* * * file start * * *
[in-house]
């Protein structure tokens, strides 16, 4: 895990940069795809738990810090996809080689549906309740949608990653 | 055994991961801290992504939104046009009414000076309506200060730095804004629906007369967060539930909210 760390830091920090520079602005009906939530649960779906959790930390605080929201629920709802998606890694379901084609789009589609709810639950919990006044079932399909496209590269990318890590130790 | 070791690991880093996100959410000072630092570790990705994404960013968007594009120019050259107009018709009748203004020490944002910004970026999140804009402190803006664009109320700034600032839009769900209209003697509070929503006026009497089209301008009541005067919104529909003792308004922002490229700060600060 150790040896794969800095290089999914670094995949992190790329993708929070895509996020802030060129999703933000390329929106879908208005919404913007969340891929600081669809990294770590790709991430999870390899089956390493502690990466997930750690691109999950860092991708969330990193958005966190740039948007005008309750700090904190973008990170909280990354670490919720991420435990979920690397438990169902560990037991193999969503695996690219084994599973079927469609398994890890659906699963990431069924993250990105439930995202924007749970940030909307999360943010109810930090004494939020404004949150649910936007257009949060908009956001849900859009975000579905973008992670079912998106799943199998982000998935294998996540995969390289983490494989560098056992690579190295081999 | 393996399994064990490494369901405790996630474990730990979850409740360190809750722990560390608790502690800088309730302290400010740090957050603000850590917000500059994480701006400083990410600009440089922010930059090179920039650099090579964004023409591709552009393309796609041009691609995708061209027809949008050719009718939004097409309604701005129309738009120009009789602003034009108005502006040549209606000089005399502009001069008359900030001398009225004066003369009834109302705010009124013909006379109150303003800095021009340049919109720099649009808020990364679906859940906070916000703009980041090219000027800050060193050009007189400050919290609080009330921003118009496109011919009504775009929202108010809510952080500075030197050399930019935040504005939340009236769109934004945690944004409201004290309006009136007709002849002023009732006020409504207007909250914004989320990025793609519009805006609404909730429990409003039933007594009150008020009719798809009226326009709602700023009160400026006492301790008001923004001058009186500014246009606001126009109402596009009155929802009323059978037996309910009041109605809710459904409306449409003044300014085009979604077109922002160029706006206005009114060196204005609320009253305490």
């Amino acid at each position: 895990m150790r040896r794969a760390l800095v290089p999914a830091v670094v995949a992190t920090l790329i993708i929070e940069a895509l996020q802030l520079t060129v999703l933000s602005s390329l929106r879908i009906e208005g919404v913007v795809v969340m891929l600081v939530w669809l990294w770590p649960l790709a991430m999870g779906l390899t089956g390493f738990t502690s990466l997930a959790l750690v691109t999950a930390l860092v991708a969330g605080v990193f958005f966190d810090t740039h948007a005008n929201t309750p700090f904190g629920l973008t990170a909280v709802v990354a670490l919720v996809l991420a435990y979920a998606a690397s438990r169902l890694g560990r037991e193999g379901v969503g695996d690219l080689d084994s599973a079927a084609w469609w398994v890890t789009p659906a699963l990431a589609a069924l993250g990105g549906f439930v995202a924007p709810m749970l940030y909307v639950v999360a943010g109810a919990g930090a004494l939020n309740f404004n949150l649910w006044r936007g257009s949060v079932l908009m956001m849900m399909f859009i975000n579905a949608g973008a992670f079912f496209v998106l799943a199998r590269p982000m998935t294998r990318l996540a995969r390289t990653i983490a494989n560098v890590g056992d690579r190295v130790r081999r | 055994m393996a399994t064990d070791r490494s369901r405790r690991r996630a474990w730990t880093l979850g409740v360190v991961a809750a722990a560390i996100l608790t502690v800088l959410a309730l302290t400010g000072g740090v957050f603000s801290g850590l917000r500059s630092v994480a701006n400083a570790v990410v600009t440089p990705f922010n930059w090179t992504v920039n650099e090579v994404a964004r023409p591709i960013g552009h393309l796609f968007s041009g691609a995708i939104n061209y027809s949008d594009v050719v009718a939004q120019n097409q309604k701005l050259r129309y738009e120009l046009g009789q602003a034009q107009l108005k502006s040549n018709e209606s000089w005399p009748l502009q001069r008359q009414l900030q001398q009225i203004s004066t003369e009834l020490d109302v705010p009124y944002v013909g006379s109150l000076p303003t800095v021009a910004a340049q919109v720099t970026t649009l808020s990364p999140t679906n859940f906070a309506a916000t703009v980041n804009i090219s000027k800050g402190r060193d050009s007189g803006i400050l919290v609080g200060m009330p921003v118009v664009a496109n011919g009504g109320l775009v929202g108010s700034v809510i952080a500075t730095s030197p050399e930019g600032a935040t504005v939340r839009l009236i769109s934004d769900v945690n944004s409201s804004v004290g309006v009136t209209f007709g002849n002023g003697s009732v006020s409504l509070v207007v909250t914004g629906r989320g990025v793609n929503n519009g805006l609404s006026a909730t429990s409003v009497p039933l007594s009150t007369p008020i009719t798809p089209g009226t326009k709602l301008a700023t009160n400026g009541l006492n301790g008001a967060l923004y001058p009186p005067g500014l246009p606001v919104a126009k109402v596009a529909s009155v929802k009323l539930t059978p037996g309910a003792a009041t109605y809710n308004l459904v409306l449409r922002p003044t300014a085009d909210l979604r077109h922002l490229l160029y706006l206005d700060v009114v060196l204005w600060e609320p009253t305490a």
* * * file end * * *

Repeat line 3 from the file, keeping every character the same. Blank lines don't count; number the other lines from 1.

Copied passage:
């Amino acid at each position: 895990m150790r040896r794969a760390l800095v290089p999914a830091v670094v995949a992190t920090l790329i993708i929070e940069a895509l996020q802030l520079t060129v999703l933000s602005s390329l929106r879908i009906e208005g919404v913007v795809v969340m891929l600081v939530w669809l990294w770590p649960l790709a991430m999870g779906l390899t089956g390493f738990t502690s990466l997930a959790l750690v691109t999950a930390l860092v991708a969330g605080v990193f958005f966190d810090t740039h948007a005008n929201t309750p700090f904190g629920l973008t990170a909280v709802v990354a670490l919720v996809l991420a435990y979920a998606a690397s438990r169902l890694g560990r037991e193999g379901v969503g695996d690219l080689d084994s599973a079927a084609w469609w398994v890890t789009p659906a699963l990431a589609a069924l993250g990105g549906f439930v995202a924007p709810m749970l940030y909307v639950v999360a943010g109810a919990g930090a004494l939020n309740f404004n949150l649910w006044r936007g257009s949060v079932l908009m956001m849900m399909f859009i975000n579905a949608g973008a992670f079912f496209v998106l799943a199998r590269p982000m998935t294998r990318l996540a995969r390289t990653i983490a494989n560098v890590g056992d690579r190295v130790r081999r | 055994m393996a399994t064990d070791r490494s369901r405790r690991r996630a474990w730990t880093l979850g409740v360190v991961a809750a722990a560390i996100l608790t502690v800088l959410a309730l302290t400010g000072g740090v957050f603000s801290g850590l917000r500059s630092v994480a701006n400083a570790v990410v600009t440089p990705f922010n930059w090179t992504v920039n650099e090579v994404a964004r023409p591709i960013g552009h393309l796609f968007s041009g691609a995708i939104n061209y027809s949008d594009v050719v009718a939004q120019n097409q309604k701005l050259r129309y738009e120009l046009g009789q602003a034009q107009l108005k502006s040549n018709e209606s000089w005399p009748l502009q001069r008359q009414l900030q001398q009225i203004s004066t003369e009834l020490d109302v705010p009124y944002v013909g006379s109150l000076p303003t800095v021009a910004a340049q919109v720099t970026t649009l808020s990364p999140t679906n859940f906070a309506a916000t703009v980041n804009i090219s000027k800050g402190r060193d050009s007189g803006i400050l919290v609080g200060m009330p921003v118009v664009a496109n011919g009504g109320l775009v929202g108010s700034v809510i952080a500075t730095s030197p050399e930019g600032a935040t504005v939340r839009l009236i769109s934004d769900v945690n944004s409201s804004v004290g309006v009136t209209f007709g002849n002023g003697s009732v006020s409504l509070v207007v909250t914004g629906r989320g990025v793609n929503n519009g805006l609404s006026a909730t429990s409003v009497p039933l007594s009150t007369p008020i009719t798809p089209g009226t326009k709602l301008a700023t009160n400026g009541l006492n301790g008001a967060l923004y001058p009186p005067g500014l246009p606001v919104a126009k109402v596009a529909s009155v929802k009323l539930t059978p037996g309910a003792a009041t109605y809710n308004l459904v409306l449409r922002p003044t300014a085009d909210l979604r077109h922002l490229l160029y706006l206005d700060v009114v060196l204005w600060e609320p009253t305490a």